Being in a band – a girl’s perspective

Different for Girls: A Girl’s Own True-life Adventures in Pop by Louise Wener.

While I never followed the band Sleeper, I was aware of them – their singles were fun and tuneful.  However their singer, Louise Wener, did stand out from the crowd with her big brown eyes, pouty lips and great haircut – there were few other girls involved in successful Britpop bands.  Reading her wonderful memoir of her life in Pop, I can say I bonded with her from the beginning, as she recounts sitting with microphone in hand taping the chart show (been there, done that), and also a shared love of David Cassidy – she’s only a few years younger than me, so musically I’m right at home with her all the way.

It also helps that Wener is an established novelist these days having swapped guitar for the pen some years ago. She can really write, and the result is a hugely entertaining memoir, full of wonderful stories, and self-deprecating wit – she’s not afraid to turn the spotlight on herself at all.

Born to a Jewish family in north London, Louise was the youngest by several years in her family. The first chapters recount teenaged years at school where she was geeky and introverted, and bullied by the girls with perfect skin.  A gap year followed sixth form; Wener went on a Kibbutz, and had a whale of a time, but was brought back down to earth arriving in Manchester to study English, but she did meet Jon Stewart and they started a band.  After uni they moved down to London and found a bass player and drummer Sleeper was born with her older brother as manager.  They got their break supporting Blur, and the big-time beckoned …

There’s something about a tour itinerary that lists Barcelona, Milan and Berlin in its dates that’s making me hysterically resistant to the lowest common denominator, herd mentality of rock  band touring: the endless communal meals where we have to find a cafe that serves egg and chips because half the crew is vegetarian and egg and chips is all they will eat. The living in each other’s pockets on the tour bus, smelling the tattooed roadie’s farts, listening to each other’s shitty music and filthy night-time snores.

This is my first time touring on a sleeper bus. A glorifed caravan with coffin-like compartments to sleep in and everyone huddled up on a banquette at the back, smoking and drinking and watching Spinal Tap for the 53rd time. There are rules on the tour bus. Don’t poo in the toilet; it can’t take it. Sleep with your feet facing forward, in case you crash like Bucks Fizz. Respect each other’s privacy and space. Difficult one, this: save for the sliver of curtain by your bunk there’s no real privacy to be had.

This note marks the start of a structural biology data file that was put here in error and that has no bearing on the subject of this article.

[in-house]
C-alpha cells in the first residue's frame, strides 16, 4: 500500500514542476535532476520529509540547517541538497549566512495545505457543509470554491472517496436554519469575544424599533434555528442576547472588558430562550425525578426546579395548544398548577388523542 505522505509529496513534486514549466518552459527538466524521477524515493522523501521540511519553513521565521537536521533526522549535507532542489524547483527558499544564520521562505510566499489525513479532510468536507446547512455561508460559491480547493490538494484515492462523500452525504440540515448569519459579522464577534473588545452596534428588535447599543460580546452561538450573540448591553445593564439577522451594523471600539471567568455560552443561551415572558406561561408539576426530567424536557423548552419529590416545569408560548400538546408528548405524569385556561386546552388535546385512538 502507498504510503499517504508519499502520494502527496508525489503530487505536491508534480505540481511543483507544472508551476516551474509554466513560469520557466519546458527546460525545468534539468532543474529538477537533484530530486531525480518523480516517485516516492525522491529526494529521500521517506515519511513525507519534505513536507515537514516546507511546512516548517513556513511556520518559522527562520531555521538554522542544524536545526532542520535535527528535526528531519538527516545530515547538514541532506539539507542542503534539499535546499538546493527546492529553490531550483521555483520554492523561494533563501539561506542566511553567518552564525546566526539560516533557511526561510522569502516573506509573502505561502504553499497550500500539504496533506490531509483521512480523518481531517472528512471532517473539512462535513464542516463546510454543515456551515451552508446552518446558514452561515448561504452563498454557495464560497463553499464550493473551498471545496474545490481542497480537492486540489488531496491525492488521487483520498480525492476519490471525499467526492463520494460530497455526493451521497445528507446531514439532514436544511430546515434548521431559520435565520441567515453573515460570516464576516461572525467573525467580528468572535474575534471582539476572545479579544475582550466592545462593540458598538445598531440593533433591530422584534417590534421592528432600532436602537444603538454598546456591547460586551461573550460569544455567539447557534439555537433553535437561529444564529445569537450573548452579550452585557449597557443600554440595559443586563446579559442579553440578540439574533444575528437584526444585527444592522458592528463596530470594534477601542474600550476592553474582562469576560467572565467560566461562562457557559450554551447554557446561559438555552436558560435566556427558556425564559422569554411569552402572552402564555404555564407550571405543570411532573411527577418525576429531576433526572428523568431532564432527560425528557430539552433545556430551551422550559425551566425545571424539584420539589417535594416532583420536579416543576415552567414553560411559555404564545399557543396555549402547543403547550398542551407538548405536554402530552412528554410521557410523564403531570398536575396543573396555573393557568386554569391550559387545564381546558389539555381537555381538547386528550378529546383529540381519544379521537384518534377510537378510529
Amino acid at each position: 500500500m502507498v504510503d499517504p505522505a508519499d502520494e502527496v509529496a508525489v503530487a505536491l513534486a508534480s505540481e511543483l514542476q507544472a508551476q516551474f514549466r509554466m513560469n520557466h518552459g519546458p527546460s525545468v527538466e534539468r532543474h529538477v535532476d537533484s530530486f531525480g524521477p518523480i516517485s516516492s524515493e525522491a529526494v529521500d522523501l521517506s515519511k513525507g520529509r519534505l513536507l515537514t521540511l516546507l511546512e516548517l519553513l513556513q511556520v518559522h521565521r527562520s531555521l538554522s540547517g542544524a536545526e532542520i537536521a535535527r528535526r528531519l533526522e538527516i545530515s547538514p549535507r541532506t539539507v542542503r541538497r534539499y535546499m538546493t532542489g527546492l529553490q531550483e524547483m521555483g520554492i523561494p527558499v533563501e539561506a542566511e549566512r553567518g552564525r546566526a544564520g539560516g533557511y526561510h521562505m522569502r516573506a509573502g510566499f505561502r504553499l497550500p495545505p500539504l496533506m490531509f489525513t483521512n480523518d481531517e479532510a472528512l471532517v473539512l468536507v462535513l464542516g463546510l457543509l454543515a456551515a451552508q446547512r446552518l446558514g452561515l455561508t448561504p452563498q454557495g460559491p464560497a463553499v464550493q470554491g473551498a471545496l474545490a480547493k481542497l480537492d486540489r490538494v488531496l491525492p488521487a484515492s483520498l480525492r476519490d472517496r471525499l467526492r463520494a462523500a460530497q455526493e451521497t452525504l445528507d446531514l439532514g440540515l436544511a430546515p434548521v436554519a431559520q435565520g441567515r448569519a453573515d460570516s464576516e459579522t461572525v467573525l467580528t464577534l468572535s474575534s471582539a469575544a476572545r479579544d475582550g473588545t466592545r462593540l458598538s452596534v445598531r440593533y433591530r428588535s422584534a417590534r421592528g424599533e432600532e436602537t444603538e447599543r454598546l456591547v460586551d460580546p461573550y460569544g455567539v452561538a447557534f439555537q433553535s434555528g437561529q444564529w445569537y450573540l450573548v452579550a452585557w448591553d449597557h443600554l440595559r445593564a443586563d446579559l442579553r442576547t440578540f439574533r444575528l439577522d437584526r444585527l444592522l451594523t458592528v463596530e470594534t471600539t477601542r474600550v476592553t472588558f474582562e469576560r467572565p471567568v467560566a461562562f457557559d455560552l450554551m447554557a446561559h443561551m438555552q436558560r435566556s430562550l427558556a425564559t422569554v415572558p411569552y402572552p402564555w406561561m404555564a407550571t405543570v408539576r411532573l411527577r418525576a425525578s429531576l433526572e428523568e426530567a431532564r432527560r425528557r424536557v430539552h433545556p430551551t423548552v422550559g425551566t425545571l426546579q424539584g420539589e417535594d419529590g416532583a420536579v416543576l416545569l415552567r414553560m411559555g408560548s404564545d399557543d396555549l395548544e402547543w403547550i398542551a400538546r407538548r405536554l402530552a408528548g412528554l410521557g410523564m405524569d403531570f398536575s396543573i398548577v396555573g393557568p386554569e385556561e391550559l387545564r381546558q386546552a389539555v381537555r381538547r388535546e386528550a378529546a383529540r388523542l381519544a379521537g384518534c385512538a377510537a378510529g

She makes it sound like so much fun!  She recounts the highs and lows: the pressure to keep the band together, to write new songs, always being considered the front of the band because she’s a woman, splitting up with Jon, then falling in love with drummer Andy. They had the sense to bow out on a relative high, before the singles failed to chart.  She obviously got a lot out of it even with all the stresses and strains. 

This is an intelligent and witty memoir which I would heartily recommend to anyone who enjoyed Britpop – I loved it. I’ll definitely check out some of her novels – if they’re anything like this book in style, they’ll be great fun too.  (9/10) Book chosen from a list supplied by the Amazon Vine programme.


12 thoughts on “Being in a band – a girl’s perspective

  1. Should have known you were a Cassidy girl, Annabel! After all you have good taste in everything else!
    Have to confess that Britpop sort of passed me by as I was deep in motherhood and more likely to sing along to Postman Pat and early Kylie (eldest son, now 26, had a passion for the Aussie pop poppet when he was 5, so we lost all attempts at looking cool when we pulled up to traffic lights in the car with I Should Be So Lucky playing loudly!) than anything more fashionable.
    I do have a copy of Blur’s Park Life dating back to that era though!